Sunday, November 11, 2012

REVIEW: A Son of the Sahara by Louise Gerard (1922)

I've got a fever, and I need more sheiks.

I stumbled across this purely by accident while feverishly downloading Google Books to my newish tablet willy nilly. Love that public domain Victorian and Edwardian shit, and when the cutoff year is 1923 some of these sheiky tales get in under that copyright cutoff. (There are so many others that are beyond my reach because bookseller prices are INSANE, but hopefully I'll live long enough for some of them to perhaps leech back into the digital freebiesphere.)

If one can look past the screaming vintage racism that permeates the entire narrative, this little gem from 1922 - written during the height of sheik fever - is a romance trip down your grandma's (or great-grandma's) memory lane.

The tagline on the dustjacket (according to an online dealer site) is "I have owned a hundred women!" Right there, just with that, it will forever be a favorite and close to my ravished little heart.

Raoul Le Breton/Sheik Cassim is really the purely white son of a French captain and his wife, but he doesn't know that. He meets rich girl Pansy Langham in the Grand Canaries and is totally fascinated with her because she doesn't fall all over him like his Frenchy and harem hussies. He chases her all over, and she wants to say yes, but that tainted half-breed blood keeps forcing her to say no. Unfortunately Pansy's dad is the one who gave the order to have his presumed-real father, the Sultan, killed. So when Raoul finds out, he goes apedump and abducts her to his harem where he tries to wear her down even more. There's harem hussy conniving, hyena attacks, bombardments by the French, and a final reveal that holy white blood flows unhindered in Raoul's veins and therefore coitus and marriage will not be an offense in the eyes of God.

OK, yeah, totally racist. But then again, it was the 1920s. There ain't gonna be any real miscegenation in the mainstream pulp like this. Pansy berates Raoul for his inescapable savagery based on his race, and Raoul says he is who he is because of his race. So when it's all revealed at the end that he's 100% white, he's relieved that he can embrace "white ideals," which have a blot-free track record and have no flaws whatsoever.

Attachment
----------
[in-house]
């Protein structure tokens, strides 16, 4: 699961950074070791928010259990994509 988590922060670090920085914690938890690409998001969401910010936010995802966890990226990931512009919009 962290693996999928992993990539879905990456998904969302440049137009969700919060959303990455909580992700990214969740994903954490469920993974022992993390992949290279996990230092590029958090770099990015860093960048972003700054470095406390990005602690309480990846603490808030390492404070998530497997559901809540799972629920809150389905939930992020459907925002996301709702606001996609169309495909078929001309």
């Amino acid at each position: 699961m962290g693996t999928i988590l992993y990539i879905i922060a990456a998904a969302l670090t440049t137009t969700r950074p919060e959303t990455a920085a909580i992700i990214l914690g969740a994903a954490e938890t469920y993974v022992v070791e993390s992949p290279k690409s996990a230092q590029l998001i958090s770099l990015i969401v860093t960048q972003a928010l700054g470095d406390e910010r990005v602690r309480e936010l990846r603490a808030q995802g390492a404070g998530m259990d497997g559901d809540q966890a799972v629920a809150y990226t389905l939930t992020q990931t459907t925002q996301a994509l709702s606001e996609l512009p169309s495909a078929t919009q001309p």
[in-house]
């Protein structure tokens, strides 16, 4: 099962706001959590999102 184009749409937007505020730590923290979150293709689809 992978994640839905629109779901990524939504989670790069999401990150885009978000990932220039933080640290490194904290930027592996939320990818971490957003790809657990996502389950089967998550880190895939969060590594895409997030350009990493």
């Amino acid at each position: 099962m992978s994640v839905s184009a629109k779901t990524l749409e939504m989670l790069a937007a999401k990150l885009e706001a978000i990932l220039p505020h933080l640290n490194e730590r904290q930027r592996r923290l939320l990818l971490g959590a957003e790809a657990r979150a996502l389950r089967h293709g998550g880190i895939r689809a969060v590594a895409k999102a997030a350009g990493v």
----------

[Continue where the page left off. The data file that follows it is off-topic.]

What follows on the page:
If there's anything about this book that would offend anybody, it's the race angle.

So, moving on...


If you've read The Sheik by Edith M. Hull, you know how dense and flowery it is. Gerard's writing is much less frilly, almost Harlequin Presents simple. (In fact, strip it of the racism, give it a dippy title like The Sheik's Reluctant Virgin Bride, and it could be reissued as an HP with no problem.) Chapters are short and less focused on mood, but emphasize dialogue and action. In this respect, it was much easier to read. Maybe not as rich on the eyes, but it seemed like more happened. I savored both books, didn't want them to end, and got involved with the characters, even though they differ so much.

The sale proceeded in tense excitment -- twenty men
were bidding for her.
The hero, Raoul/Cassim, is much less brutal than Ahmed, but probably because Ahmed was more of a nomad sheik whereas Raoul is the kind who divides his time between boning chicks in Paris and boning chicks in his harem. He's got a lot of them hanging all over him, vying for his favors and who is he to say no? He's the grandaddy of all these Harlequin globe-trotting tycoon billionaire mansluts.

Lady Diana in "The Sheik" was a standoffish cold fish, and didn't really seem to have much of a pulse. She wrung her hands with her lust for Ahmed after his nightly visits, but I didn't cotton to her the way I did to Pansy. She was such a sweetheart! Tomboyish and goofy and quick with a comeback, she also has a heart of gold when it comes to her horse, which she saved from a bunch of abusive bastards at a London stable. That bit o' backstory did a lot to make me cozy up to her character, and it tied in well with the scene of Pansy in danger in the desert. (Animal loyalty not resulting in death FTW!)

This one has no rape. Ahmed repeatedly ran roughshod over Diana, but Raoul is quite restrained and apparently figures that having to rape Pansy would hurt his pride and dignity. He instead decides to wear her down with his devotion and charm, while still being cocky and arrogant and braggy about all his conquests. So he is probably more palatable to modern sensibilities than Ahmed is. If you didn't like The Sheik because of that, then this one might be easier to swallow.

Yes, they did (with future husband-and-wife-for-awhile Bert Lytell & Claire Windsor) and I so wanna see it.

Unfortunately it's lost, like 75% of all movies made pre-1930. (Goddammit.) Gutenberg's HTML file of this had these stills, which is probably nearly all that survives of the movie. Sad, man.

You like sheiks? You like Harleys? Then you have to read it. And this public domain title is out there everywhere, so there's no excuse not to.

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